Our UKirk Presbyterian Student Fellowship ministry here at U.Va. is small and mostly white. However, we, along with some of the other small protestant campus ministries, started conversations with our students about the Movement for Black Lives and what we might do at U.Va. in solidarity with students of color. Our students’ responses were encouraging and hopeful. They wanted to talk about these challenging realities, but didn’t necessarily know how to start. Contextualizing the work of dismantling racism inside of our Christian faith and the call of the Gospels was energizing and empowering. Dealing with contemporary, explicit racism is one thing, but reaching deep inside to address subconscious bias — or reaching far back in history to address the roots of injustice — is hard, deep work. However, our faith equips us to do just that. The depths that we are willing to bring before God are the depths of redemption possible in Christ. Practicing this with my students is not only necessary in our present day, but I believe it will equip them to live faith filled lives well beyond college.
“Talking about Black Lives Matter on Tuesday nights at UKirk has helped me step out of my ordinary routine and comfort zone; if members of my community are suffering, then I shouldn’t remain complacent in my ignorance and idly sit by. I want to remain informed so that I can help spread the awareness of the Black Lives Matter movement throughout our college campus, and do my part to fight systemic inequality.”
— Renée Ritchie, U.Va. class of 2017, Architecture
In the wake of the arrest of Martese Johnson and U.Va.’s students of color telling story after story of their painful experiences in our community because of racism and implicit bias, some of us started imagining how we might facilitate this sort of deep reflection and lament and point towards our connections to one another. It led to a diverse gathering of pastors, faith leaders and students that was hosted at our campus ministry house, Common Grounds. We designed a public campaign of laments aimed towards acknowledging the historical and present racism in our community and affirming the experiences of our students of color. We organized everything under the banner #PassionWeekUVA. We realized the campaign through social media as well as postering the university grounds each night and eventually painting the beta bridge, a public university landmark.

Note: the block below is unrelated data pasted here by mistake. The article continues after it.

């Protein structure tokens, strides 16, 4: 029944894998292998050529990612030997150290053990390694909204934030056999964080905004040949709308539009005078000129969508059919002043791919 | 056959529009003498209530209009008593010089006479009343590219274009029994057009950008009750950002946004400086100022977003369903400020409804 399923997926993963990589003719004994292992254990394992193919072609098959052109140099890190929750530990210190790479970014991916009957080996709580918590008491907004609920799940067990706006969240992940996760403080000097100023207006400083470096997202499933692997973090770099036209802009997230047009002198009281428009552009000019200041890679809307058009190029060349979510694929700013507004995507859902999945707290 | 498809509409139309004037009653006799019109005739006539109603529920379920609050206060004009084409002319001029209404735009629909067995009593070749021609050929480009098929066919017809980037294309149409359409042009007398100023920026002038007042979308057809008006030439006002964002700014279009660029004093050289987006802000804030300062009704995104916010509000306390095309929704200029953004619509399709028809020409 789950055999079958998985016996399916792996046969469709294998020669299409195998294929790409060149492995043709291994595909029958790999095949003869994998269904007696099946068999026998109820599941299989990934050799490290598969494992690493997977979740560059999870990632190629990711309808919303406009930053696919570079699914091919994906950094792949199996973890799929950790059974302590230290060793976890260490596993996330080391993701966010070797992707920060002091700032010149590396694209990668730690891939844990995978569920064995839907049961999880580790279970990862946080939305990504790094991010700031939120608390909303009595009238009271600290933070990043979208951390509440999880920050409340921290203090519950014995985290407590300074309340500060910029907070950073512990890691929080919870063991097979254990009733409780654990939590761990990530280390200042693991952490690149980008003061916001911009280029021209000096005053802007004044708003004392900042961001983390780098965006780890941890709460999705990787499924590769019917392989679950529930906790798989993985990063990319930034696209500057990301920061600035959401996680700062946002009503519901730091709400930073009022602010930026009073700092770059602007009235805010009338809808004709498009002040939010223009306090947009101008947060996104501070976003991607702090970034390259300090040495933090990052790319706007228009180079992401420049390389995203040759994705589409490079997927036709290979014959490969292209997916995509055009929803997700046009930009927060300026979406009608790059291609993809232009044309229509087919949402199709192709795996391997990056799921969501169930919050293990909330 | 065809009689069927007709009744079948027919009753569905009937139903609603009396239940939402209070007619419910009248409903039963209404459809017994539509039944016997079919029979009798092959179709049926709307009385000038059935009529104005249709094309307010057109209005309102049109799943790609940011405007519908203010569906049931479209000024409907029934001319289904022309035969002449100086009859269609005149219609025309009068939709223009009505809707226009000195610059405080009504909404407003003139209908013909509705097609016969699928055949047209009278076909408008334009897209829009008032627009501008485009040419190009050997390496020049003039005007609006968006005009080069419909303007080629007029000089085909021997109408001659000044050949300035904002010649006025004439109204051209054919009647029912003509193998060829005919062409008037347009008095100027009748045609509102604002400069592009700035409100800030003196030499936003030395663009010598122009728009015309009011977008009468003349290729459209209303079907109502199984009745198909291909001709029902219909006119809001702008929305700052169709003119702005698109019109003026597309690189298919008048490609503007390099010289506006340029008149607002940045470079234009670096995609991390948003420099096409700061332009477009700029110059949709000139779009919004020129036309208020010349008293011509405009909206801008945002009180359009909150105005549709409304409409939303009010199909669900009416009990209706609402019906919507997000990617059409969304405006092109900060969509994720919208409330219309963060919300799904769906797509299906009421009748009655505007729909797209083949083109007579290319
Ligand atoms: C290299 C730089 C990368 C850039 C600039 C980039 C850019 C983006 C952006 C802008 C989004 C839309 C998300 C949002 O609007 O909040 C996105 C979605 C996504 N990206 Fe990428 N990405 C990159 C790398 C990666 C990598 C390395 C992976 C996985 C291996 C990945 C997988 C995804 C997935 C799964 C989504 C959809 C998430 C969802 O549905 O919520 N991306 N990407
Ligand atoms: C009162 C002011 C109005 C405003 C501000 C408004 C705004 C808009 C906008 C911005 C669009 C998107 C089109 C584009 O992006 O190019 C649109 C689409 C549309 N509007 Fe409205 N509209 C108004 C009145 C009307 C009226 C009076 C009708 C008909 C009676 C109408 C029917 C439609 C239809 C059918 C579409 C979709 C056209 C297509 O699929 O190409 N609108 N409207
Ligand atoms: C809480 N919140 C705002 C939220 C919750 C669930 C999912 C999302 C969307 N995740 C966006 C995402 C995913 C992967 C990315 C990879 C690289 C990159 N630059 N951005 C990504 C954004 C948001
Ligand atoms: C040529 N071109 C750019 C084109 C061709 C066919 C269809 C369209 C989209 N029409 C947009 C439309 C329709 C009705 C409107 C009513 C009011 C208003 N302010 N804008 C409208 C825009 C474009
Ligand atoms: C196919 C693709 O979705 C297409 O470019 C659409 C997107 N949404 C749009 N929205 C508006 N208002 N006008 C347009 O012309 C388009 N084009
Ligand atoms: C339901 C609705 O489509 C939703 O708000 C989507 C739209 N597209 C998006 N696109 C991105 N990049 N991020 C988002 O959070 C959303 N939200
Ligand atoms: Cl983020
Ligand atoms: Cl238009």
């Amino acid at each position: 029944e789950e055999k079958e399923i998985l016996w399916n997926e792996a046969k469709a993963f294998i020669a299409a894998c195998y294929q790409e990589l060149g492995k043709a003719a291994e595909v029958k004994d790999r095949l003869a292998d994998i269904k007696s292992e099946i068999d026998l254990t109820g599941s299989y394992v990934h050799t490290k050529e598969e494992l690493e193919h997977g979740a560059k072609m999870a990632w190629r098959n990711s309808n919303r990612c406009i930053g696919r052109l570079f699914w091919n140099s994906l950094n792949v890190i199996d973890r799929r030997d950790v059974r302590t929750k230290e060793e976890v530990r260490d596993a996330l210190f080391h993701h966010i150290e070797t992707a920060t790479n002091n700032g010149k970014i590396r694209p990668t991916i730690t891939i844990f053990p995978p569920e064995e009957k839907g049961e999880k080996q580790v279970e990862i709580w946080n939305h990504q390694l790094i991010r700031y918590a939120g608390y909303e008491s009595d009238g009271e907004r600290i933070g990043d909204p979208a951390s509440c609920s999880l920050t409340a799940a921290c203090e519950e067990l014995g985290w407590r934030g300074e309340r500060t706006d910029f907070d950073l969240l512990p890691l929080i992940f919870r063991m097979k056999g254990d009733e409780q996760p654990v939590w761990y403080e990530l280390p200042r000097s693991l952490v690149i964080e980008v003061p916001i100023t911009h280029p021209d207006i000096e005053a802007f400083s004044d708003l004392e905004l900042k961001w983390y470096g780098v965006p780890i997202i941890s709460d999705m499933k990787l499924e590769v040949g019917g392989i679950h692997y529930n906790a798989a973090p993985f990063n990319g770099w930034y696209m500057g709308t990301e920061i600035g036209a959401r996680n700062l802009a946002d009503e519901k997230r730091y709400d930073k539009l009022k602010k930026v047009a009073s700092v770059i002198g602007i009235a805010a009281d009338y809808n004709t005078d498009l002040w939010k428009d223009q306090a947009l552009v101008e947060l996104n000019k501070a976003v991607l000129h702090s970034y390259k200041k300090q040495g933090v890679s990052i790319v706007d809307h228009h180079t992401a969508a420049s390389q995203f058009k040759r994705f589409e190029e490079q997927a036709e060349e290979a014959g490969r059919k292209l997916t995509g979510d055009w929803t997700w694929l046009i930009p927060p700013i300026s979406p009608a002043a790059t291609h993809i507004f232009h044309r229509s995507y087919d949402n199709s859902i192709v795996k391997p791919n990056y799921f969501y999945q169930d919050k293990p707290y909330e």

Some of the posters read like this:
I lament that despite application rates remaining constant, African American enrollment has declined over the last decade and now sits at only 6% and that U.Va. has been ineffective at retaining black faculty. #LamentRacialDisparity#PassionWeekUVA
I lament that acting honorably does not include economic justice and paying workers of the university a living wage. #LamentHypocrisy #PassionWeekUVA
I lament the legacy of white supremacy that remains in many fraternities and goes unchallenged and unrecognized. #LamentInstitutionalizedRacism#PassionWeekUVA
Then, on Easter Sunday, the posters and social media changed and read: #CommitToTruth.
I commit to advocating for people of color and proclaiming truth about racism within my community. #CommitToTruth#PassionWeekUVA
There were 14 of us in the original meeting. By the end of the week, the web page we had established explaining what we were doing and its relation to Holy Week had over 10,000 views. Thousands more encountered the campaign through social media and the posters on grounds.
Though this did not mark the end of racism at U.Va., it demonstrated deep community reflection and that many are deeply engaged and that we are ready and mobilized and working for transformation.
“We created Passion Week UVA during an especially tense time at the University of Virginia. Long existing undercurrents of racism, homophobia, misogyny, rape culture and white privilege were being dredged to the surface, attracting national media attention. Day after day I would edge by television reporters on my way to class. I felt helpless talking to friends who seemed to be more concerned with the image of the university than human dignity. I was frustrated at student leaders, in the complex system of student self governance, for ending rallies about systematic oppression with the Good Ole Song, UVA’s fight song, in a time when the institution of UVA in no way “cheered my heart” and was definitely not a “bright and gay” place.